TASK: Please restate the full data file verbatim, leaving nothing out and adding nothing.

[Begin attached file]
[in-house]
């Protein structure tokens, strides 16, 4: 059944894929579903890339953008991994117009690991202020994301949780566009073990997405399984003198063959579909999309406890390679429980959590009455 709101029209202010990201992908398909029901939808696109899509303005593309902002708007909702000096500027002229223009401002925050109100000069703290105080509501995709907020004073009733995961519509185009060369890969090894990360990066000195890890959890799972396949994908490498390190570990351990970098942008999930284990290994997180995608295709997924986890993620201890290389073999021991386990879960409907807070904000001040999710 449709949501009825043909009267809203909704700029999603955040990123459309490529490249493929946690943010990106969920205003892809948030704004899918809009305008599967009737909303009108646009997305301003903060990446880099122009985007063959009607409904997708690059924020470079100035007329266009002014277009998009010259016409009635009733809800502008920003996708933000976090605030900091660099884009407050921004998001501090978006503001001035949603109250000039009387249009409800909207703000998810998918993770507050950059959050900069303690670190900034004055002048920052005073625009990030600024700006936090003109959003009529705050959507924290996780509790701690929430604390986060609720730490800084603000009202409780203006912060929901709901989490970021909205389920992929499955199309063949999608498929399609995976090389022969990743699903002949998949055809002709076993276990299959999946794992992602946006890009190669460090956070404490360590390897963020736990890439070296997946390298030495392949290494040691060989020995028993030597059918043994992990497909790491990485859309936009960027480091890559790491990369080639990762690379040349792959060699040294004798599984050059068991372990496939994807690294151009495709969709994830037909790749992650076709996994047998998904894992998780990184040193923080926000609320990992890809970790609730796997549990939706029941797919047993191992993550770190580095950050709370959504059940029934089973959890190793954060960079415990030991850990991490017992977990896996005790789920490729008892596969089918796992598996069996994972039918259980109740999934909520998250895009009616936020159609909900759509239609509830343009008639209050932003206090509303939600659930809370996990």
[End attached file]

[in-house]
């Protein structure tokens, strides 16, 4: 059944894929579903890339953008991994117009690991202020994301949780566009073990997405399984003198063959579909999309406890390679429980959590009455 709101029209202010990201992908398909029901939808696109899509303005593309902002708007909702000096500027002229223009401002925050109100000069703290105080509501995709907020004073009733995961519509185009060369890969090894990360990066000195890890959890799972396949994908490498390190570990351990970098942008999930284990290994997180995608295709997924986890993620201890290389073999021991386990879960409907807070904000001040999710 449709949501009825043909009267809203909704700029999603955040990123459309490529490249493929946690943010990106969920205003892809948030704004899918809009305008599967009737909303009108646009997305301003903060990446880099122009985007063959009607409904997708690059924020470079100035007329266009002014277009998009010259016409009635009733809800502008920003996708933000976090605030900091660099884009407050921004998001501090978006503001001035949603109250000039009387249009409800909207703000998810998918993770507050950059959050900069303690670190900034004055002048920052005073625009990030600024700006936090003109959003009529705050959507924290996780509790701690929430604390986060609720730490800084603000009202409780203006912060929901709901989490970021909205389920992929499955199309063949999608498929399609995976090389022969990743699903002949998949055809002709076993276990299959999946794992992602946006890009190669460090956070404490360590390897963020736990890439070296997946390298030495392949290494040691060989020995028993030597059918043994992990497909790491990485859309936009960027480091890559790491990369080639990762690379040349792959060699040294004798599984050059068991372990496939994807690294151009495709969709994830037909790749992650076709996994047998998904894992998780990184040193923080926000609320990992890809970790609730796997549990939706029941797919047993191992993550770190580095950050709370959504059940029934089973959890190793954060960079415990030991850990991490017992977990896996005790789920490729008892596969089918796992598996069996994972039918259980109740999934909520998250895009009616936020159609909900759509239609509830343009008639209050932003206090509303939600659930809370996990």